Happy Friday everyone! Time for another round of…What did Danielle find on Net Galley this week?!
Feel free to share your Friday Finds in the comments. I’d love to see what all of you found.
Author: Lindsey J. Palmer
Publication Date: March 31, 2015
Genre: Fiction (Adult), Women’s Fiction
“Razor-sharp and thought-provoking, Lindsey J. Palmer’s incisive new novel both celebrates and skewers modern relationships and their milestones, offering a witty and wise look at what it takes to commit—to love, to a home, and to the life that’s right for you.
After three years of dating and trading nights at their respective New York City apartments, Emma Feit and Nick O’Hare are moving in together. Or they will be, as soon as they find the right place. For two happily-in-love professionals—Nick’s a teacher, Emma tutors college-bound teens—with good credit and stellar references, how hard can it be? As it turns out, very—in ways that are completely unexpected.
Suddenly Emma is filled with questions about cohabiting, about giving up her freedom—not to mention about who’s going to clean the toilet. And while her best friend plans a dream wedding to her wealthy fiancé, and her older brother settles into suburban bliss, Emma must figure out what home means to her—and how on earth to get there.” (NetGalley Description)
Author: Jeanne Bishop
Publication Date: March 4, 2015
Genre: Biographies & Memoirs
“Change of Heart begins with tragedy: the murder of Jeanne Bishop’s sister Nancy, along with Nancy’s
husband and their unborn child, in their home some twenty-five years ago. In her dying moments, Nancy wrote a message in her own blood at the crime scene: a heart shape and the letter “u,” last words of love.
When the killer, a local teenager, was arrested for the murders, he denied responsibility for the crime and showed no remorse. After the murderer was tried, convicted and sentenced, Bishop determined to forgive and then forget him. Bishop became a public defender, an outspoken opponent of capital punishment, and a supporter of the sentence her sister’s killer received: juvenile life without the possibility of parole. All the while, she never once spoke the name of her sister’s killer aloud, never tried to engage with him.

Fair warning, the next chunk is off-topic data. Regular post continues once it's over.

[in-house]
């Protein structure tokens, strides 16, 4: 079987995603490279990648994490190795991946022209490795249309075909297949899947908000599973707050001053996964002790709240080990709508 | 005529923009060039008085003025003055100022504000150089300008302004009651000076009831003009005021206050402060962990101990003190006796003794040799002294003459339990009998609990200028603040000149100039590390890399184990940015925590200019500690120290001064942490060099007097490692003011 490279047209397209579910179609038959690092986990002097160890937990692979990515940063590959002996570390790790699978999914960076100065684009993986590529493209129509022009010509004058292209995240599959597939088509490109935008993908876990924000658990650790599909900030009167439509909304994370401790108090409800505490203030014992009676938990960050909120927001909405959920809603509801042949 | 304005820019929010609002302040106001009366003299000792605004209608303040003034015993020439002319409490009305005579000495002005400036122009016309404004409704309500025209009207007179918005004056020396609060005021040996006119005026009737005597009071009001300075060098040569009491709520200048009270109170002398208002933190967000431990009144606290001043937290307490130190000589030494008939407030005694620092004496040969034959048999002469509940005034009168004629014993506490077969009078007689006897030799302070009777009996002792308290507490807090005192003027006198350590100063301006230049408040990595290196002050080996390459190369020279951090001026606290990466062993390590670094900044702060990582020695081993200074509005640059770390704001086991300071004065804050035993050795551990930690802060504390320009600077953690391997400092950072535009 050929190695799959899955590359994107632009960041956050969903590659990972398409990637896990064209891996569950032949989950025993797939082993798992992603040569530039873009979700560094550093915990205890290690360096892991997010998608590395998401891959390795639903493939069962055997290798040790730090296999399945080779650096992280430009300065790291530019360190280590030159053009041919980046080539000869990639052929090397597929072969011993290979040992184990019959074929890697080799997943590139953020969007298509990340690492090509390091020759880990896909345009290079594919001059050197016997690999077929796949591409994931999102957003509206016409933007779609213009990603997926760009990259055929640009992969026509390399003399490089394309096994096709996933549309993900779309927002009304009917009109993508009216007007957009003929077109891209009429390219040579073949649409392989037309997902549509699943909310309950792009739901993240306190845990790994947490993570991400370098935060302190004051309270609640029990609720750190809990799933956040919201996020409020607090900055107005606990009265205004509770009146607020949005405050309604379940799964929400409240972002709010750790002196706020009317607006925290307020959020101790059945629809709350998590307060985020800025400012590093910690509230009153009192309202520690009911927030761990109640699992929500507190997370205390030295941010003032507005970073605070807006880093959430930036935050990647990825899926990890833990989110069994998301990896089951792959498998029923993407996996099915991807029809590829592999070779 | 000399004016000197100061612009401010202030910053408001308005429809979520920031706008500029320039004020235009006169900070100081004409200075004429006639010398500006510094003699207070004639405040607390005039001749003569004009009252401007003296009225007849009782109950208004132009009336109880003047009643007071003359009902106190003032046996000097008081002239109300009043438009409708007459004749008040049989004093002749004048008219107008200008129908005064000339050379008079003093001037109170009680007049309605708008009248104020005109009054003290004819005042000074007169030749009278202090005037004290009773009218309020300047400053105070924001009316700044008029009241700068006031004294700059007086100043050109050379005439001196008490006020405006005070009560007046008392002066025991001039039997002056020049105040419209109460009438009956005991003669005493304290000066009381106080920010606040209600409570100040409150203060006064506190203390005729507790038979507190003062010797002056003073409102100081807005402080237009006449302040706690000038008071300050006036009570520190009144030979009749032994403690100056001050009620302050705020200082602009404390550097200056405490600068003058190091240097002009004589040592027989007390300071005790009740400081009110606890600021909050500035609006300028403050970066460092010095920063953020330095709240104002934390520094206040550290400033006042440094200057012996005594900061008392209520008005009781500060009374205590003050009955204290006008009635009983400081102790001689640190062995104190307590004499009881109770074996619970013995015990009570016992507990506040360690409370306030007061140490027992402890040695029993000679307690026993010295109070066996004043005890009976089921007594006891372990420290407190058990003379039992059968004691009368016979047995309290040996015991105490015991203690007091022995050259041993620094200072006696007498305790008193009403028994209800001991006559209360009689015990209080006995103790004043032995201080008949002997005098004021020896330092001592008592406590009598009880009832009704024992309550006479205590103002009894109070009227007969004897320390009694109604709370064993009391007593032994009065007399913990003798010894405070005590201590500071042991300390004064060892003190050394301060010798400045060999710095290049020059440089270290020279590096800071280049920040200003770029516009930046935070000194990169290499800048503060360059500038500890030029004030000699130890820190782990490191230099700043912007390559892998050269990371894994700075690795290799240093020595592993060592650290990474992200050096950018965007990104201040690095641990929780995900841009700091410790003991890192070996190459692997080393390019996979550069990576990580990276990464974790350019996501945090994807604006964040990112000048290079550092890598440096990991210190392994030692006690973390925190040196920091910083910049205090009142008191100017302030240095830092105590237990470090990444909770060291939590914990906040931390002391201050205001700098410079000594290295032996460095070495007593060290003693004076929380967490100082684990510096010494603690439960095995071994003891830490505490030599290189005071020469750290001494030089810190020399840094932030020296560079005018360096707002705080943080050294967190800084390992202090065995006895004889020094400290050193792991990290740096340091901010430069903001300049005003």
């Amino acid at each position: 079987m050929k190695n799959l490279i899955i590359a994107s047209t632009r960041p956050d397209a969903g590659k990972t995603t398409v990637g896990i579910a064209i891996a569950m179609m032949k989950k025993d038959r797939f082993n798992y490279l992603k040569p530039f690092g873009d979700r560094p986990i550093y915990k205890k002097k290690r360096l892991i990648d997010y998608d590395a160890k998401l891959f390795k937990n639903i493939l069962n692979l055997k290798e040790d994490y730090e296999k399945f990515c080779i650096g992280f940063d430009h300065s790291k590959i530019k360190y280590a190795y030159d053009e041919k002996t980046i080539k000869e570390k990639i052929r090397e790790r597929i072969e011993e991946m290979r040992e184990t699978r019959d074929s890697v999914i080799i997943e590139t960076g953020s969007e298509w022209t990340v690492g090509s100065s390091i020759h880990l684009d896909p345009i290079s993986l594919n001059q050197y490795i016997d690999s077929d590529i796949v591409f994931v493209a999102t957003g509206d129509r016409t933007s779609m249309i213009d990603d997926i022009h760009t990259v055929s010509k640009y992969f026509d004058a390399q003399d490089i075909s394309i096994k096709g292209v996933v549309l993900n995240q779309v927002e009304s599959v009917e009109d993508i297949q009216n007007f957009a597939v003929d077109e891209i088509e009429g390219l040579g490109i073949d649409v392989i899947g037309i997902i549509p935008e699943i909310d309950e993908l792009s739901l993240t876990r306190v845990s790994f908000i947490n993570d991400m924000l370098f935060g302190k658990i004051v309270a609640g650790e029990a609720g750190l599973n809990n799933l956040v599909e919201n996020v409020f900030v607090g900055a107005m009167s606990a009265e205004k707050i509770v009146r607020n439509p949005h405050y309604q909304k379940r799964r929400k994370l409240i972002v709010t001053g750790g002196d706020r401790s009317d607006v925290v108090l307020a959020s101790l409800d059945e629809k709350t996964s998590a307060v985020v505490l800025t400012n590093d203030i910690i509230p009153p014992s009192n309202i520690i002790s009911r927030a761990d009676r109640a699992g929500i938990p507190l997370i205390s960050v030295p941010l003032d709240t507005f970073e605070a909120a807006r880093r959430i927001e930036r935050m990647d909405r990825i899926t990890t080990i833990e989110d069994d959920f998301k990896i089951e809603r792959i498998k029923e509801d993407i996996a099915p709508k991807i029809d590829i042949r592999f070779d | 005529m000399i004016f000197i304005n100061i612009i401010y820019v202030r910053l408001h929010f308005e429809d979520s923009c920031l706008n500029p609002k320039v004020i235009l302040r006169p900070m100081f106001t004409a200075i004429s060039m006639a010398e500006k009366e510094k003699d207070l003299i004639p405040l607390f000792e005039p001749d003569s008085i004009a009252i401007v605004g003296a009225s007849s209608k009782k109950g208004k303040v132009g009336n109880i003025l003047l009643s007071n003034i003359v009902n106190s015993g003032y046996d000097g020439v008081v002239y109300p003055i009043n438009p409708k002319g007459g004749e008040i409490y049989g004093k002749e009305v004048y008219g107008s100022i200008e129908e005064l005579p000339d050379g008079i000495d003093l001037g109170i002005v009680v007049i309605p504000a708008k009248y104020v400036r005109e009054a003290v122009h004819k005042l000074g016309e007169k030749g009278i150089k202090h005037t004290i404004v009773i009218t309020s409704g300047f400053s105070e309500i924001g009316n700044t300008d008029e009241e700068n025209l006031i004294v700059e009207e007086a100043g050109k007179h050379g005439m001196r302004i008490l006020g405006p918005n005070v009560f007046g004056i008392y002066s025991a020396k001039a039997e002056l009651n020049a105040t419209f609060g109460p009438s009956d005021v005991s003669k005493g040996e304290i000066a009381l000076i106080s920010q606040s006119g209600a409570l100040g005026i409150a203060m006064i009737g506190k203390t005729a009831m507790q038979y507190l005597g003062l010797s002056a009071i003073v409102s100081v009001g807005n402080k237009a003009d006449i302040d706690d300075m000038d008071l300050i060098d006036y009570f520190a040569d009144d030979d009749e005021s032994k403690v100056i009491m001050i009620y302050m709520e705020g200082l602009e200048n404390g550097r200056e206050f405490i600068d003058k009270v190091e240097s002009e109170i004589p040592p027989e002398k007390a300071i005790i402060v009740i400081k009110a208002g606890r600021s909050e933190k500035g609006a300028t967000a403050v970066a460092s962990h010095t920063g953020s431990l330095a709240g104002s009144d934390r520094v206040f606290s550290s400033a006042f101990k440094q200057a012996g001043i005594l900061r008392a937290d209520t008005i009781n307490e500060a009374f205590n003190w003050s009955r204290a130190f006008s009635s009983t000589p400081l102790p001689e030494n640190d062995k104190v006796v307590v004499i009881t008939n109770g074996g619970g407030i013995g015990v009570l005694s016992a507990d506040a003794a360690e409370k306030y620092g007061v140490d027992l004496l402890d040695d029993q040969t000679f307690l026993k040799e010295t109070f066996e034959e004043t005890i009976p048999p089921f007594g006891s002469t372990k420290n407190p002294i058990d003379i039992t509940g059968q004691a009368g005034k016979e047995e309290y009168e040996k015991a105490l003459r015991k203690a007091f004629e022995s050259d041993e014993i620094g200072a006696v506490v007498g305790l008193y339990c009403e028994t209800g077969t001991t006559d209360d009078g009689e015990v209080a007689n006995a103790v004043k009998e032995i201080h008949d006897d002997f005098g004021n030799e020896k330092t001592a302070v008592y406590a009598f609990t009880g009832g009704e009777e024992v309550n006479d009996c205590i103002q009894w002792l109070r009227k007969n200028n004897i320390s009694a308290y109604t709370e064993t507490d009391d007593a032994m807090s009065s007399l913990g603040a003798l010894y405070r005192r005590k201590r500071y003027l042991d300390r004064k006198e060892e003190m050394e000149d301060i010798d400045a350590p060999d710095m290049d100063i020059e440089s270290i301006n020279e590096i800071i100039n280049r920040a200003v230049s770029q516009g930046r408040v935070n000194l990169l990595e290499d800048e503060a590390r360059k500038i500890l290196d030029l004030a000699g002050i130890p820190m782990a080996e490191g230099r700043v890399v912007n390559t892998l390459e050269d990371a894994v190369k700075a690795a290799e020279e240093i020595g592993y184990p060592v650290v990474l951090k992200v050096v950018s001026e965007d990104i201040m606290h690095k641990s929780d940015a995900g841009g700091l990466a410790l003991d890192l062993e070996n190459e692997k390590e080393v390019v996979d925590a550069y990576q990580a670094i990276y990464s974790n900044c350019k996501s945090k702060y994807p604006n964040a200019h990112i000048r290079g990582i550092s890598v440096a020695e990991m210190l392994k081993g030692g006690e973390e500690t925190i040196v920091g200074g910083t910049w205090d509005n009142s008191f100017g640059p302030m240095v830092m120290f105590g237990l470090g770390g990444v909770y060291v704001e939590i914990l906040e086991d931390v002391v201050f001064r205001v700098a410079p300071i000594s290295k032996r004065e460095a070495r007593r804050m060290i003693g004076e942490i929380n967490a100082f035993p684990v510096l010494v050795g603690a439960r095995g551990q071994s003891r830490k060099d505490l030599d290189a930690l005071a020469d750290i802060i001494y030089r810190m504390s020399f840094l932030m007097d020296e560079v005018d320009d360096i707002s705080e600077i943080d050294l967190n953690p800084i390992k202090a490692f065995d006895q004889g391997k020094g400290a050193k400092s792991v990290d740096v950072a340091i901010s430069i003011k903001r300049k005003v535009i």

Then she met a law professor who gave her a book espousing a radical idea: that as Christians, we have an obligation to work to reconcile with those who have harmed us. Bishop challenged the book’s author about that idea, and was challenged in turn to take seriously the prayer of Jesus on the cross and move beyond simple forgiveness to the hard work of personal reconciliation.
Change of Heart is the story of that uneven journey to confronting and reconciling with a murderer. The book takes on the larger issues of restorative justice, life sentences, and incarceration in the criminal justice system. It unflinchingly acknowledges the personal cost of advocating for mercy for people convicted of serious crimes.
In the end, the book is a story of moving beyond mere forgiveness to the deeper waters of redemption and grace.” (NetGalley Description)